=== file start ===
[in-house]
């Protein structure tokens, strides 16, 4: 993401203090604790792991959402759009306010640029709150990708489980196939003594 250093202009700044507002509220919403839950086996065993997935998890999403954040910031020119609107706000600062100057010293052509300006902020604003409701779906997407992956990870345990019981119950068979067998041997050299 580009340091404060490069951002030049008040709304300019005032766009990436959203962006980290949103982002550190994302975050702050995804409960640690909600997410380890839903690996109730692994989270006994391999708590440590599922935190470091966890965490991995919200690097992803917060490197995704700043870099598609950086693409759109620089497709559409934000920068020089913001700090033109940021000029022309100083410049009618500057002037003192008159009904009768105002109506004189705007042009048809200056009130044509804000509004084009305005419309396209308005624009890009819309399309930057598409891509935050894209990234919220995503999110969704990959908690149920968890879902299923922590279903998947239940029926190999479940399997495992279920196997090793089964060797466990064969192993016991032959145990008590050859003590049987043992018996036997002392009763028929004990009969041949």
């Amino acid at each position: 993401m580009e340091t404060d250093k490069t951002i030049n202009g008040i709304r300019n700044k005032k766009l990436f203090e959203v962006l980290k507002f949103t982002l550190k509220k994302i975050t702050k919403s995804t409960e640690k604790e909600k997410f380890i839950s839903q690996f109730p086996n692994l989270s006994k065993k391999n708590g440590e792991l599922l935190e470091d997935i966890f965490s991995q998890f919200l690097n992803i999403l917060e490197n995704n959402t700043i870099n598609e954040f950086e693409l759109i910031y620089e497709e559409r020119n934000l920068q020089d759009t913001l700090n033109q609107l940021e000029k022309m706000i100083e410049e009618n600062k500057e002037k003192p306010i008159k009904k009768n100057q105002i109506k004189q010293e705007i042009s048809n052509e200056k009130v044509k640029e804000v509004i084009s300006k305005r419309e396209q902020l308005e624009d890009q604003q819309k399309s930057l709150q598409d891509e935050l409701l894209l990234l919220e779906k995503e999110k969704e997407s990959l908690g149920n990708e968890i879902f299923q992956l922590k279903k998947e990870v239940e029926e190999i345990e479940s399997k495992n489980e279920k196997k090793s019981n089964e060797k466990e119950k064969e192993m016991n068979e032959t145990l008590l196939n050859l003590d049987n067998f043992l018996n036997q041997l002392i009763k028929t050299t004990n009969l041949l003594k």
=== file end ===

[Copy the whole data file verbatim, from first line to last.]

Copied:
[in-house]
């Protein structure tokens, strides 16, 4: 993401203090604790792991959402759009306010640029709150990708489980196939003594 250093202009700044507002509220919403839950086996065993997935998890999403954040910031020119609107706000600062100057010293052509300006902020604003409701779906997407992956990870345990019981119950068979067998041997050299 580009340091404060490069951002030049008040709304300019005032766009990436959203962006980290949103982002550190994302975050702050995804409960640690909600997410380890839903690996109730692994989270006994391999708590440590599922935190470091966890965490991995919200690097992803917060490197995704700043870099598609950086693409759109620089497709559409934000920068020089913001700090033109940021000029022309100083410049009618500057002037003192008159009904009768105002109506004189705007042009048809200056009130044509804000509004084009305005419309396209308005624009890009819309399309930057598409891509935050894209990234919220995503999110969704990959908690149920968890879902299923922590279903998947239940029926190999479940399997495992279920196997090793089964060797466990064969192993016991032959145990008590050859003590049987043992018996036997002392009763028929004990009969041949």
């Amino acid at each position: 993401m580009e340091t404060d250093k490069t951002i030049n202009g008040i709304r300019n700044k005032k766009l990436f203090e959203v962006l980290k507002f949103t982002l550190k509220k994302i975050t702050k919403s995804t409960e640690k604790e909600k997410f380890i839950s839903q690996f109730p086996n692994l989270s006994k065993k391999n708590g440590e792991l599922l935190e470091d997935i966890f965490s991995q998890f919200l690097n992803i999403l917060e490197n995704n959402t700043i870099n598609e954040f950086e693409l759109i910031y620089e497709e559409r020119n934000l920068q020089d759009t913001l700090n033109q609107l940021e000029k022309m706000i100083e410049e009618n600062k500057e002037k003192p306010i008159k009904k009768n100057q105002i109506k004189q010293e705007i042009s048809n052509e200056k009130v044509k640029e804000v509004i084009s300006k305005r419309e396209q902020l308005e624009d890009q604003q819309k399309s930057l709150q598409d891509e935050l409701l894209l990234l919220e779906k995503e999110k969704e997407s990959l908690g149920n990708e968890i879902f299923q992956l922590k279903k998947e990870v239940e029926e190999i345990e479940s399997k495992n489980e279920k196997k090793s019981n089964e060797k466990e119950k064969e192993m016991n068979e032959t145990l008590l196939n050859l003590d049987n067998f043992l018996n036997q041997l002392i009763k028929t050299t004990n009969l041949l003594k």